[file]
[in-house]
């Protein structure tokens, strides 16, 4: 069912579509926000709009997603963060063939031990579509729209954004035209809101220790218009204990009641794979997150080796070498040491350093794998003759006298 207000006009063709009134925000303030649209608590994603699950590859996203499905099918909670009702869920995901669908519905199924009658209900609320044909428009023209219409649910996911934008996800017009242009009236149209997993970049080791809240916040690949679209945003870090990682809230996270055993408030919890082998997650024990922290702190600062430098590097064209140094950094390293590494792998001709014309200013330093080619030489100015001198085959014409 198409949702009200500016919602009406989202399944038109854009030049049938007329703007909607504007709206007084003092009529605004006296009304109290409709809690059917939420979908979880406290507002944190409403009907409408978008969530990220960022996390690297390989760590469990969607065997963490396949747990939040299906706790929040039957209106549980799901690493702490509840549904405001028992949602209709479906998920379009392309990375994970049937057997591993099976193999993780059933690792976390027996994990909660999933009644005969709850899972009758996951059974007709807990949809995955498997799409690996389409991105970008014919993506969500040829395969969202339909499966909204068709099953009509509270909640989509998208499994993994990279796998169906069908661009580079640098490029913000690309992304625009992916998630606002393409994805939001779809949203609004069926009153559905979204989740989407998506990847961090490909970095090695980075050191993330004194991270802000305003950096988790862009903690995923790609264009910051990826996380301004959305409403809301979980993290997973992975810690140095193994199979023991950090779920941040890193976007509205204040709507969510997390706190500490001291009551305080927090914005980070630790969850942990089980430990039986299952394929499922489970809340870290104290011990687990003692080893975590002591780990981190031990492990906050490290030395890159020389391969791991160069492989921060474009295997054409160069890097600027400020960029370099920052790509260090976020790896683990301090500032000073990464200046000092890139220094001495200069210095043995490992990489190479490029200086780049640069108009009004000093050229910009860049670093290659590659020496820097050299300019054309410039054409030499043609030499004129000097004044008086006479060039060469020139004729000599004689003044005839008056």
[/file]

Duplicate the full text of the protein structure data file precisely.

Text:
[in-house]
């Protein structure tokens, strides 16, 4: 069912579509926000709009997603963060063939031990579509729209954004035209809101220790218009204990009641794979997150080796070498040491350093794998003759006298 207000006009063709009134925000303030649209608590994603699950590859996203499905099918909670009702869920995901669908519905199924009658209900609320044909428009023209219409649910996911934008996800017009242009009236149209997993970049080791809240916040690949679209945003870090990682809230996270055993408030919890082998997650024990922290702190600062430098590097064209140094950094390293590494792998001709014309200013330093080619030489100015001198085959014409 198409949702009200500016919602009406989202399944038109854009030049049938007329703007909607504007709206007084003092009529605004006296009304109290409709809690059917939420979908979880406290507002944190409403009907409408978008969530990220960022996390690297390989760590469990969607065997963490396949747990939040299906706790929040039957209106549980799901690493702490509840549904405001028992949602209709479906998920379009392309990375994970049937057997591993099976193999993780059933690792976390027996994990909660999933009644005969709850899972009758996951059974007709807990949809995955498997799409690996389409991105970008014919993506969500040829395969969202339909499966909204068709099953009509509270909640989509998208499994993994990279796998169906069908661009580079640098490029913000690309992304625009992916998630606002393409994805939001779809949203609004069926009153559905979204989740989407998506990847961090490909970095090695980075050191993330004194991270802000305003950096988790862009903690995923790609264009910051990826996380301004959305409403809301979980993290997973992975810690140095193994199979023991950090779920941040890193976007509205204040709507969510997390706190500490001291009551305080927090914005980070630790969850942990089980430990039986299952394929499922489970809340870290104290011990687990003692080893975590002591780990981190031990492990906050490290030395890159020389391969791991160069492989921060474009295997054409160069890097600027400020960029370099920052790509260090976020790896683990301090500032000073990464200046000092890139220094001495200069210095043995490992990489190479490029200086780049640069108009009004000093050229910009860049670093290659590659020496820097050299300019054309410039054409030499043609030499004129000097004044008086006479060039060469020139004729000599004689003044005839008056």